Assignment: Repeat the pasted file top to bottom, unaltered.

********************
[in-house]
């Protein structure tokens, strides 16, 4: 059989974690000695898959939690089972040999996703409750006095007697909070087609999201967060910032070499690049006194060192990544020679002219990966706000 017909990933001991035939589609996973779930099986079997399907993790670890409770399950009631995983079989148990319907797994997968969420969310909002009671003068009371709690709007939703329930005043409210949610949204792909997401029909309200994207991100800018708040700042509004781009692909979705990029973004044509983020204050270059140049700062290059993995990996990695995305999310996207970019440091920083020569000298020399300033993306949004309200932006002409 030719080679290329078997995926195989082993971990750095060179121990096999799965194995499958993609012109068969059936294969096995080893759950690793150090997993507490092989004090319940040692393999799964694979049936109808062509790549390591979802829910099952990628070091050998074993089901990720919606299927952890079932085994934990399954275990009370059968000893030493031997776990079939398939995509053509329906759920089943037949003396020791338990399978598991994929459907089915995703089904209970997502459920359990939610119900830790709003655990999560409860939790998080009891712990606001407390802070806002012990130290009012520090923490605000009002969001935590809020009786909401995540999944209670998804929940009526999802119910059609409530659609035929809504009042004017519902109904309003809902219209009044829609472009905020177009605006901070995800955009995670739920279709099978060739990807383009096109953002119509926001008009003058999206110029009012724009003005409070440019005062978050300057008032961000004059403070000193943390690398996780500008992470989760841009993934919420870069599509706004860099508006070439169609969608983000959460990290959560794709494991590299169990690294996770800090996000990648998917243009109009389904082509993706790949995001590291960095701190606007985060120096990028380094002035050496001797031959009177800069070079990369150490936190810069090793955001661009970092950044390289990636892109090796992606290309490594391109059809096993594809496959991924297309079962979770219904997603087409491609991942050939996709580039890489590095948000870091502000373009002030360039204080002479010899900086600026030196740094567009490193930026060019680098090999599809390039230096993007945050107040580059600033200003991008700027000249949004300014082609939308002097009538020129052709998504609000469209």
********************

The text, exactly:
[in-house]
């Protein structure tokens, strides 16, 4: 059989974690000695898959939690089972040999996703409750006095007697909070087609999201967060910032070499690049006194060192990544020679002219990966706000 017909990933001991035939589609996973779930099986079997399907993790670890409770399950009631995983079989148990319907797994997968969420969310909002009671003068009371709690709007939703329930005043409210949610949204792909997401029909309200994207991100800018708040700042509004781009692909979705990029973004044509983020204050270059140049700062290059993995990996990695995305999310996207970019440091920083020569000298020399300033993306949004309200932006002409 030719080679290329078997995926195989082993971990750095060179121990096999799965194995499958993609012109068969059936294969096995080893759950690793150090997993507490092989004090319940040692393999799964694979049936109808062509790549390591979802829910099952990628070091050998074993089901990720919606299927952890079932085994934990399954275990009370059968000893030493031997776990079939398939995509053509329906759920089943037949003396020791338990399978598991994929459907089915995703089904209970997502459920359990939610119900830790709003655990999560409860939790998080009891712990606001407390802070806002012990130290009012520090923490605000009002969001935590809020009786909401995540999944209670998804929940009526999802119910059609409530659609035929809504009042004017519902109904309003809902219209009044829609472009905020177009605006901070995800955009995670739920279709099978060739990807383009096109953002119509926001008009003058999206110029009012724009003005409070440019005062978050300057008032961000004059403070000193943390690398996780500008992470989760841009993934919420870069599509706004860099508006070439169609969608983000959460990290959560794709494991590299169990690294996770800090996000990648998917243009109009389904082509993706790949995001590291960095701190606007985060120096990028380094002035050496001797031959009177800069070079990369150490936190810069090793955001661009970092950044390289990636892109090796992606290309490594391109059809096993594809496959991924297309079962979770219904997603087409491609991942050939996709580039890489590095948000870091502000373009002030360039204080002479010899900086600026030196740094567009490193930026060019680098090999599809390039230096993007945050107040580059600033200003991008700027000249949004300014082609939308002097009538020129052709998504609000469209």